November 11, 2023 [Upstream]- The EU is already a major market for Kazakhstan oil and gas, with the Central Asian nation’s output accounting for the majority of its €29.8 billion ($32 billion at current exchange rates) total exports to the bloc in 2022, according to EU figures.
Kazakhstan also recently increased crude deliveries to Germany, after state-controlled oil pipeline operator Kaztransoil upgraded a legacy export pipeline link to the Russian oil transmission network used to carry its crude onwards to Europe.
In the latest development, Hungary’s Foreign Minister Peter Szijjarto said during a visit to the Kazakh capital of Astana last week that his country is set to import more than 4.6 million barrels of Kazakh crude before end of this year.
However, it will not be sent via the Russia route being used to carry Kazakh crude to Germany.
Instead, the crude will sent through its legacy Atyrau–Samara pipeline link to the Russian Black Sea port of Novorossiysk, which also hosts the marine terminal used to export Kazakh crude transported by the Caspian PIpeline from its three major foreign-led developments — Tengiz, Kashagan and Karachaganak.
From Novorossiysk, the Kazakh crude will be sent by sea to Croatia’s Omisalj receiving terminal on the island of Krk, and from there through the Adria pipeline that can be used to deliver oil to Hungary, Slovenia and Bosnia.
Representatives of Kazakh state oil and gas company KazMunayGaz were due to travel to Croatia earlier in October to “familiarise themselves with the capabilities of the Omisalj oil terminal”, according to the Kazakh Foreign Ministry.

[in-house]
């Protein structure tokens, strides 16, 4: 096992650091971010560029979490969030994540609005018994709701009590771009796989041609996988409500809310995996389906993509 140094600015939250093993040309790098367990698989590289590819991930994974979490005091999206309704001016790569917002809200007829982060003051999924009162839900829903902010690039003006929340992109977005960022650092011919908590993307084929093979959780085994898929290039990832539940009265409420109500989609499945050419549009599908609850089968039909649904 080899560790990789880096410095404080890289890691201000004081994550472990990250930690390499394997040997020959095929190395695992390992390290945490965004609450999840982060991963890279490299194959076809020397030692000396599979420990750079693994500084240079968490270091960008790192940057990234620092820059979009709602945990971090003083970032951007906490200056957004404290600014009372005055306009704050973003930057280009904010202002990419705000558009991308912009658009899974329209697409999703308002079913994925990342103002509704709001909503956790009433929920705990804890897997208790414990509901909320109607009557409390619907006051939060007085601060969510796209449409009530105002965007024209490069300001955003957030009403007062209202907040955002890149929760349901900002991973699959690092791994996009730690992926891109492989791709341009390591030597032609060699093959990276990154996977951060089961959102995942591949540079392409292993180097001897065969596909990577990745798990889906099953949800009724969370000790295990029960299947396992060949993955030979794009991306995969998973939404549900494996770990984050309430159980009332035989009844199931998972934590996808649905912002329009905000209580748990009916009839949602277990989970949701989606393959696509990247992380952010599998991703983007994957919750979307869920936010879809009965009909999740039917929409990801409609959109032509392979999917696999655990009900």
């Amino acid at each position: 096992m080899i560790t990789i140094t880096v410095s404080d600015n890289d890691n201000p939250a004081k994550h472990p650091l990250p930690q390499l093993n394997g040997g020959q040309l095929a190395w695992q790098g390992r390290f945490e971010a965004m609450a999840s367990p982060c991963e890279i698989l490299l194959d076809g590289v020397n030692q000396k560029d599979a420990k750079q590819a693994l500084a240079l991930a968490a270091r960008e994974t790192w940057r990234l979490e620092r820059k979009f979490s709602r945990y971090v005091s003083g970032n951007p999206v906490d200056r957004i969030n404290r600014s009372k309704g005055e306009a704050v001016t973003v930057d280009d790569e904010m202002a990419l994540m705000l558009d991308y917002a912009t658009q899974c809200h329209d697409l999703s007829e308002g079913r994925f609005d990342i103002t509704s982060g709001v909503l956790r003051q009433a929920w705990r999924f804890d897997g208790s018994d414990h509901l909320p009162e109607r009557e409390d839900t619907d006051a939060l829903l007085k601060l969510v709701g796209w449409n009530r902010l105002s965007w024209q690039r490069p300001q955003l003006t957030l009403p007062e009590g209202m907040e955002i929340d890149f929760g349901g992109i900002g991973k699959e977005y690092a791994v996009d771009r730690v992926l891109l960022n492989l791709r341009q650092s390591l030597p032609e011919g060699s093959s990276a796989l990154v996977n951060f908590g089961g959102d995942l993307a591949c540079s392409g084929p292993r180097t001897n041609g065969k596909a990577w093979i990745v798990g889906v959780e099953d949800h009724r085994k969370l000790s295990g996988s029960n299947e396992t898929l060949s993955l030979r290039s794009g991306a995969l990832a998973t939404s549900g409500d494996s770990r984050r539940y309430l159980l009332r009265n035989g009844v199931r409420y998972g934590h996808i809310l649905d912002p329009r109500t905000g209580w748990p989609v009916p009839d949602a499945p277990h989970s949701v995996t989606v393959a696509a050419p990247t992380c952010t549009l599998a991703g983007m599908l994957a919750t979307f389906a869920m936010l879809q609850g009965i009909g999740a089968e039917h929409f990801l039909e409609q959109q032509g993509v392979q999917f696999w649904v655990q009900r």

Szijjarto described the Kazakhstan deal as another breakthrough in his government’s efforts to “guarantee Hungary’s safe energy supply”.
Russia remains the main suppier of crude to Hungary, which was granted, alongside Slovakia, an exemption from EU sanctions against Moscow because its energy infrastructure was based on a Soviet-era network relying on Russian supplies.
Hungary continues to import Russian oil via the Druzhba pipeline, which crosses Belarus, Ukraine and Slovakia before entering the country, and is expected to continue importing Russian crude after the Kazakh agreement is introduced.
The Kazakh oil imports “do not mean that the (Hungarian) government wants to replace an already existing source with another one. It does mean that the country can use energy supplies from as many sources as possible,” Szijjarto said in a video address on social media.
“Kazakhstan can be a very serious source of our energy supply and its role will increase,” he added.
Szijjarto also said that, after “15 long years of preparation”, Hungary’s MOL, together with KazMunayGaz and China’s Sinopec, will start natural gas production from the Rozhkovskoye field Kazakhstan.
Located in the west of the country, Rozhkovskoye holds estimated recoverable reserves of almost 27 billion cubic metres of gas and about 95 million barrels of condensate.
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